• Maria Glensie profile image
      Author

      Glensie J D 2 years ago

      Fascinating story Alan. Having read that you are now retired and time is no longer a luxury, I think I'm feeling impatient again and want to retire soon! But not until I've accomplished my goals. Since you mentioned monsters, I realised, yes, you are right. I will be more cautious. Thank you Molly and MG Singh for taking the time to read!

    • MG Singh profile image

      MG Singh 2 years ago from Singapore

      Very interesting Maria, you have a good grasp of the subject

    • Molly Layton profile image

      Molly Layton 2 years ago from Alberta

      I fit five of these. Ah well.

    • alancaster149 profile image

      Alan R Lancaster 2 years ago from Forest Gate, London E7, U K (ex-pat Yorkshire)

      Interesting stuff, Maria. You could develop this page a bit, maybe give instances/case histories of people affected by each of the stages.

      When I first took my job of Queries Clerk, liasing between the Displayed Advertising and Advertising Accounts departments back in 1980 at the 'Daily Telegraph' in Fleet Street (EC4) I enjoyed the work. Then came the problems. Sales staff in Fleet Street didn't like Ad Accounts staff in Shoe Lane (round the corner), and sometimes deliberately hindered progress. The workload increased and I was given a little office that had been occupied by one of the advertising production staff. He wasn't happy either. Then we moved offices to South Quay on the Isle of Dogs (Limehouse, E14) after Conrad Black bought Telegraph Newspapers (Daily and Sunday editions) and many of the staff took redundancy. I and another character did the work on computer that a dozen had done manually before, and the workload went up again when he transferred to accounts (he'd been in Advertising Accounts in Shoe Lane). I was entitled to six weeks' leave annually and only took four, one week at a time. I had help after the weekend and Bank Holidays, where the paper check had to be done by Tuesday for invoicing (Display and Classified advertising in Travel, Books, Gardening, Run of Paper, Sport...). Thursdays we had a large recruitment section, about 24 pages originally with Classified and Display, but mostly Classified and Semi-display. I was pretty chuffed when I was made redundant (£20K-odd, plus almost £2K share-save) I wasn't going to leave and let them get away with not coughing up for overloading me!) In the Production department one character had to be prised from his desk (he was a genuine case of Workaholism, mine was imposed).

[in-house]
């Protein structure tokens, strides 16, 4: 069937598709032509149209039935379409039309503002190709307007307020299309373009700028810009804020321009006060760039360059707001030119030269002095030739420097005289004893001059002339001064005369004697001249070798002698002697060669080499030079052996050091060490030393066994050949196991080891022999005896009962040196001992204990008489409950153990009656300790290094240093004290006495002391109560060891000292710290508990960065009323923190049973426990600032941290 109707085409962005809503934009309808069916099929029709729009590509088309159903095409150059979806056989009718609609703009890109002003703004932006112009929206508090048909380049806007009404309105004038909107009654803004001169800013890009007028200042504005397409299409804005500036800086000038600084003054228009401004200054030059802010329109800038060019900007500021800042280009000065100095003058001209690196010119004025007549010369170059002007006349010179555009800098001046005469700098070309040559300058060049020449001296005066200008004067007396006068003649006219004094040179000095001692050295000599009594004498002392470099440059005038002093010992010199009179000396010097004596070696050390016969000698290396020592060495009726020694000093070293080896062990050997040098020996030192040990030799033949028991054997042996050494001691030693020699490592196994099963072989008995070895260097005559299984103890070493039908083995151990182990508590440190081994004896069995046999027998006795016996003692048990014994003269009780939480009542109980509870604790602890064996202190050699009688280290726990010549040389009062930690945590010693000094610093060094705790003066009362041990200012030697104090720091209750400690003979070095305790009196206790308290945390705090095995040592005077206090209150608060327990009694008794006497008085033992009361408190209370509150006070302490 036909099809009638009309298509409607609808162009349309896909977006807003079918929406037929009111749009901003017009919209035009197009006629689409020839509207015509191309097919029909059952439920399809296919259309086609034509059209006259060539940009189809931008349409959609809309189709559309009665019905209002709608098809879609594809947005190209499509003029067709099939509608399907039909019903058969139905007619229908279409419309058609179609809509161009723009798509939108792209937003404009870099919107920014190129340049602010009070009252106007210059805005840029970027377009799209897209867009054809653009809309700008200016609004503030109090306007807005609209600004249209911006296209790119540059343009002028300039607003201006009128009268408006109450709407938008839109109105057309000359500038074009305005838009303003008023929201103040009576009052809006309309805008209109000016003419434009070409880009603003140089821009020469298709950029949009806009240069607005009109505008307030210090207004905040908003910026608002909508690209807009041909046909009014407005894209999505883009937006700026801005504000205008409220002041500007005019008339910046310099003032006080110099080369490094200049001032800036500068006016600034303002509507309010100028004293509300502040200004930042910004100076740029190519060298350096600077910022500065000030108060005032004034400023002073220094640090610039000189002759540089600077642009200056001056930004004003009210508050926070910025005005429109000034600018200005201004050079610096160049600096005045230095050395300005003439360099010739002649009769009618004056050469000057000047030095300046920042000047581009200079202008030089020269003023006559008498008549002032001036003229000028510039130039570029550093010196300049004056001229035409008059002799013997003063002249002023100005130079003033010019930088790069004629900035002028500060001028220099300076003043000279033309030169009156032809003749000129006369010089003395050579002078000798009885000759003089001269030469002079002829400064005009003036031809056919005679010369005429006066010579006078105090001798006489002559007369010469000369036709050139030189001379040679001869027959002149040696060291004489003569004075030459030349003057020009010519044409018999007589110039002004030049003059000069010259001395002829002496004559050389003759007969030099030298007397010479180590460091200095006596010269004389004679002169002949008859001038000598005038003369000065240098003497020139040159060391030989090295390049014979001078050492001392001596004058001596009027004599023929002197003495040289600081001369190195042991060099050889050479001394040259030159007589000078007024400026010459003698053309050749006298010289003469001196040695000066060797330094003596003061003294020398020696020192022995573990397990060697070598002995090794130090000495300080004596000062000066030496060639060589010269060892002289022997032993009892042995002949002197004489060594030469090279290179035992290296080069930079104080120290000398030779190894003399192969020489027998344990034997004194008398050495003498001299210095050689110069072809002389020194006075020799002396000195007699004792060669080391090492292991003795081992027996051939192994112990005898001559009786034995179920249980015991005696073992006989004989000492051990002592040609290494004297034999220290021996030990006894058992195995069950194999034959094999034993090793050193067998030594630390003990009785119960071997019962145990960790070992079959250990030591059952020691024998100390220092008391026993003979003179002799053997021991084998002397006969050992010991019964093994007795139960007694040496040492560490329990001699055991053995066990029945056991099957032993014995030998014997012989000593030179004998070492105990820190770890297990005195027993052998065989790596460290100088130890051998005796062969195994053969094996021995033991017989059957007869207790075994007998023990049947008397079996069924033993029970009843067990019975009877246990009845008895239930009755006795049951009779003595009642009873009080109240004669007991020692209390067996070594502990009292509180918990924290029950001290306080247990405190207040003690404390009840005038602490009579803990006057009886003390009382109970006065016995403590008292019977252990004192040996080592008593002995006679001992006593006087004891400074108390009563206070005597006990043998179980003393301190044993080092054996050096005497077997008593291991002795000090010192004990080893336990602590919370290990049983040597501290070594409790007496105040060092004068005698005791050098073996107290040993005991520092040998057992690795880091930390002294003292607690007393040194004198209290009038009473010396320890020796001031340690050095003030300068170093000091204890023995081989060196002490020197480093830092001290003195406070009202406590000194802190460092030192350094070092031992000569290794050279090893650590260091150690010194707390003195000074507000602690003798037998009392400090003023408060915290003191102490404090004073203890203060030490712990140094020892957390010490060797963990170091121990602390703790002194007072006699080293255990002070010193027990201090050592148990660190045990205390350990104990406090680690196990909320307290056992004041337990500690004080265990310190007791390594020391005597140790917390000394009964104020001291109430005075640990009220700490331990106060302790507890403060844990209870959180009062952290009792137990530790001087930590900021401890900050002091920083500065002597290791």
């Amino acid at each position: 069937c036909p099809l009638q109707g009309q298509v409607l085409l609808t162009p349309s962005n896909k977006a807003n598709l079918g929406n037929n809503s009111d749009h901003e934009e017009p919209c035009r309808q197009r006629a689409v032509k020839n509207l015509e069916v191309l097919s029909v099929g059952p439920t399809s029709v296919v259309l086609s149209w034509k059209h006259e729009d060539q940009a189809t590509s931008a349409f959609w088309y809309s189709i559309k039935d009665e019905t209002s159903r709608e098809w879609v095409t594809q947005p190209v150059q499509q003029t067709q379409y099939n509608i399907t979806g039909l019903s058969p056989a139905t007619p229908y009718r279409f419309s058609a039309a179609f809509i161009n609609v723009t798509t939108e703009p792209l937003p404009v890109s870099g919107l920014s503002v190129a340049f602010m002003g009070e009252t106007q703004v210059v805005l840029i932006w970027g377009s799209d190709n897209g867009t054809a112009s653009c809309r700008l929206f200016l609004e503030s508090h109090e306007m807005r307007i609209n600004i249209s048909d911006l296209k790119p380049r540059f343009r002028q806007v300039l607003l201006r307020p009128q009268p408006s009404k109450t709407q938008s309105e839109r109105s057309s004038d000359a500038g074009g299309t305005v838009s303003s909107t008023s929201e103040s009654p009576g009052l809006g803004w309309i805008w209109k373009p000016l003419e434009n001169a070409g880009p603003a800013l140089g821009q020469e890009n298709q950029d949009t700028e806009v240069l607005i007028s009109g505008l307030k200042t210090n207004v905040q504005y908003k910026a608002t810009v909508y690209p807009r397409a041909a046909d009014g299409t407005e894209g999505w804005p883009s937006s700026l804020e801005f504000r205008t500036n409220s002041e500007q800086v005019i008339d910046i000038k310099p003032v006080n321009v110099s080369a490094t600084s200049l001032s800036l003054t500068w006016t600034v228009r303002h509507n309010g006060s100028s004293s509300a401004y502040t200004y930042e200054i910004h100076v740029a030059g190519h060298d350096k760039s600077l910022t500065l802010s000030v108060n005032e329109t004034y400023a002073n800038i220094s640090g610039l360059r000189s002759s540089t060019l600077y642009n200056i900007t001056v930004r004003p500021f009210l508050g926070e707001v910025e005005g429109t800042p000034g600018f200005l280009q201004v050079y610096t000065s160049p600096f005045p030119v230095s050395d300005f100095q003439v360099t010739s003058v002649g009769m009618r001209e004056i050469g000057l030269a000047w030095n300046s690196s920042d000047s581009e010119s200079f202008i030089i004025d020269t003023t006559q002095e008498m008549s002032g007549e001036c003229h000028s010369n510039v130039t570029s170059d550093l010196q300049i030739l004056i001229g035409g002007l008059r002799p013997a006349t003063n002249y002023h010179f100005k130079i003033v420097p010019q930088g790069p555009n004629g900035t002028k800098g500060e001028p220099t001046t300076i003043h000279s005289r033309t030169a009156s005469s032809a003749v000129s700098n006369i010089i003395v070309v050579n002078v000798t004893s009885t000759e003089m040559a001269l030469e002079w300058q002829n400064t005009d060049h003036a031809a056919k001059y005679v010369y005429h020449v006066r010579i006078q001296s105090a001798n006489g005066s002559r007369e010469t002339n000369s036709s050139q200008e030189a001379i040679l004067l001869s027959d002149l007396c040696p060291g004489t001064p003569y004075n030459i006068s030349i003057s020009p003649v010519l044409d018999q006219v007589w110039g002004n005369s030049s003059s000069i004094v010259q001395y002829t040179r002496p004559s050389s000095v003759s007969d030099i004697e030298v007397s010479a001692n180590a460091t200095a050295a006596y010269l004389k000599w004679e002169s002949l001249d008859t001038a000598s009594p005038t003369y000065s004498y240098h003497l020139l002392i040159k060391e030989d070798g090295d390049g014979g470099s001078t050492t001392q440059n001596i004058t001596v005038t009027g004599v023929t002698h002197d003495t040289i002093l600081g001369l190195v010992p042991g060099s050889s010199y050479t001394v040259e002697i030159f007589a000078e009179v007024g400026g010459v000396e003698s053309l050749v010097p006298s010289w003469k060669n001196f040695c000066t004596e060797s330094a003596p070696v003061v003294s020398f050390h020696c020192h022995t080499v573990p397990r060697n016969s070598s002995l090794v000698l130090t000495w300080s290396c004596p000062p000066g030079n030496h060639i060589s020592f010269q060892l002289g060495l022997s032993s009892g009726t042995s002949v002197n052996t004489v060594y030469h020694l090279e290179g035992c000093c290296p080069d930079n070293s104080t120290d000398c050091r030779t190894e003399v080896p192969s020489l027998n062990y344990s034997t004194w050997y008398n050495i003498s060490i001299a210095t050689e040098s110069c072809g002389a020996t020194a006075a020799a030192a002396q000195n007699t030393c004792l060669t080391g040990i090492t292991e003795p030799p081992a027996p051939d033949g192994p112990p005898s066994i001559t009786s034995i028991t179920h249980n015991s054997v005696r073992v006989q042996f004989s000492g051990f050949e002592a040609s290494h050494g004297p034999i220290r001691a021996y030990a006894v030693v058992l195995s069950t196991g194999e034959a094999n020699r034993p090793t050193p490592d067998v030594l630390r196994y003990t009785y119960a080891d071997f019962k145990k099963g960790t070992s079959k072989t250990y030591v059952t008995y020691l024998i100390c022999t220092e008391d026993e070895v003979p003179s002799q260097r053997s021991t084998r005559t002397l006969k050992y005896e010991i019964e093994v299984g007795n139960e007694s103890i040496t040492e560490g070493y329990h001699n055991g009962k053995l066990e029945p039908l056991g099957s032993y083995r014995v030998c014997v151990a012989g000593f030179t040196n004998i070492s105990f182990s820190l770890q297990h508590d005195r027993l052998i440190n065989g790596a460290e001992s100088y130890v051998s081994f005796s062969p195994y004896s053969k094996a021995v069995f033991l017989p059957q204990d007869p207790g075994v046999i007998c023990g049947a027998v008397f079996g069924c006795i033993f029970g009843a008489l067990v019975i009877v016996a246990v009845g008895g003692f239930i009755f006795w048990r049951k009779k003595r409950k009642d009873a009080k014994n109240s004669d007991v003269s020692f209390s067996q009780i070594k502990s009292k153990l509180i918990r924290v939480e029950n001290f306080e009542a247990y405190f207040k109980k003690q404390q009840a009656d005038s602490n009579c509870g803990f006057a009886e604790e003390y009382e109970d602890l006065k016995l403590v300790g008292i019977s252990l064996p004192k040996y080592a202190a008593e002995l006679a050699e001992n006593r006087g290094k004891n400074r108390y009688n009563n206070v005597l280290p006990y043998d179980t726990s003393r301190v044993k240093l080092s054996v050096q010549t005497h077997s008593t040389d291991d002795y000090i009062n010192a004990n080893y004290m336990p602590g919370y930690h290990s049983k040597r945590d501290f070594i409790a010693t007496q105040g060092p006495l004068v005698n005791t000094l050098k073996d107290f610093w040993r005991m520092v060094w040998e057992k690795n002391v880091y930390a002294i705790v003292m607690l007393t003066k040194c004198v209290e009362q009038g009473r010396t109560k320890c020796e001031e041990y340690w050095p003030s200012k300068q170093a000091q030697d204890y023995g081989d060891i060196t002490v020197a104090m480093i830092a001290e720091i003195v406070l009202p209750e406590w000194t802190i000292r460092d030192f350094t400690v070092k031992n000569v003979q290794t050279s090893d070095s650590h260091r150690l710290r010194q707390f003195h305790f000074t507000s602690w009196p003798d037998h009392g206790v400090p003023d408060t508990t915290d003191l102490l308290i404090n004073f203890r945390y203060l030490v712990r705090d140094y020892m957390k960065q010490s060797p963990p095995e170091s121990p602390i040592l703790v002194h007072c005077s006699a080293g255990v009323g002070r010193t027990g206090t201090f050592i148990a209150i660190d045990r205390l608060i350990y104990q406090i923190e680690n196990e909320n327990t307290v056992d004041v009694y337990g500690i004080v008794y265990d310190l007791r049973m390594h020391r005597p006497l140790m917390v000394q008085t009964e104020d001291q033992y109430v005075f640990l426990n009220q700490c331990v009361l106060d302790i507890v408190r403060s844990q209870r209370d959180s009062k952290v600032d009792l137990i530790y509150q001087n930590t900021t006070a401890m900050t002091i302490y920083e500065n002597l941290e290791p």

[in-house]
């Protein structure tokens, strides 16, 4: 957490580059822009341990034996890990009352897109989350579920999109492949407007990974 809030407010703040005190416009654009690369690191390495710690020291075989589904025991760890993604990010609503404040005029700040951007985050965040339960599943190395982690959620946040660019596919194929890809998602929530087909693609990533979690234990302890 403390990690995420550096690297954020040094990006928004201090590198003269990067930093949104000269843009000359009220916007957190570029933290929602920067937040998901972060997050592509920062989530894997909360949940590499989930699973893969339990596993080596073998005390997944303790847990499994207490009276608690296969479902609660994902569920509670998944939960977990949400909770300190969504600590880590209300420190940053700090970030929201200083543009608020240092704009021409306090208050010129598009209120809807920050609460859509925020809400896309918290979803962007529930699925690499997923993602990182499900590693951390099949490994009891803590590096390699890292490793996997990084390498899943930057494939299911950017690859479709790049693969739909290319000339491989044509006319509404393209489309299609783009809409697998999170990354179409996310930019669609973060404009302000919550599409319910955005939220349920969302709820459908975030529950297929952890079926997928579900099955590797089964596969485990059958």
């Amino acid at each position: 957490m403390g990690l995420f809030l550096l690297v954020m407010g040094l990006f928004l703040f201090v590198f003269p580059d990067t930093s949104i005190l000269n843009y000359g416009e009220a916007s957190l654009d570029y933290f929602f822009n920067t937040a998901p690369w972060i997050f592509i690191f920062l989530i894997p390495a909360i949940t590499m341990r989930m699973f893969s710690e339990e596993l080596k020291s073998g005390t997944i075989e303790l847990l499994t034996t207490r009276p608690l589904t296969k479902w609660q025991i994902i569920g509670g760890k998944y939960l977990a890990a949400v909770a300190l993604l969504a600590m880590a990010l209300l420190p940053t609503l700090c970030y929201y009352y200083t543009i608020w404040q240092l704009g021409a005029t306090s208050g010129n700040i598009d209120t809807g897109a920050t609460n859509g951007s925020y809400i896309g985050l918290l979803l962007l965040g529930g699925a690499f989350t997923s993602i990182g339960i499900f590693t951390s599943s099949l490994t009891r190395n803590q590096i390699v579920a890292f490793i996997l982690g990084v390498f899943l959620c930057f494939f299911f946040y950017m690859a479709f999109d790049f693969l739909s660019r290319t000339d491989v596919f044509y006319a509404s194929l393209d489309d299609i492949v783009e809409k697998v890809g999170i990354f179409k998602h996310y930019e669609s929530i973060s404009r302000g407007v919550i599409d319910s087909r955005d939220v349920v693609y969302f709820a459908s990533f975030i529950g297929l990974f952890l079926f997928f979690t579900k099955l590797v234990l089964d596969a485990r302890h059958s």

Have I learnt? Well I have and I haven't. I'm a pensioner now, I can book my leave when I want it (if I can afford it), for as long as I want. Now I've got a different stick to beat myself with, it's called 'writing books', five published so far, one 'on the stocks'.

      Be careful with your monsters.

    • Maria Glensie profile image
      Author

      Glensie J D 2 years ago

      High five Melissa!

    • melissae1963 profile image

      Melissa Reese Etheridge 2 years ago from Tennessee, United States

      I am a workaholic. I rarely do anything but work.

    • Maria Glensie profile image
      Author

      Glensie J D 2 years ago

      I guess we somehow come to embrace the responsibilities and challenges we encounter in our daily lives that we tend materialize new ways of coping to such. It's either we calm down or ask for more. I happen to be doing the latter. Thank you all for sharing your insights! :)

    • Larry Rankin profile image

      Larry Rankin 2 years ago from Oklahoma

      To me it's not work until it isn't fun.

    • Homeplace Series profile image

      William Leverne Smith 2 years ago from Hollister, MO

      I passed by there in my younger years... survived to better time. Thanks for a fun read, and a few memories... did tire me a bit, I'll admit! ;-)

    • Credence2 profile image

      Credence2 2 years ago from Florida (Space Coast)

      Great article with lots of visual appeal. Fortunately, workalcoholism is a malady that I do not suffer from...

    working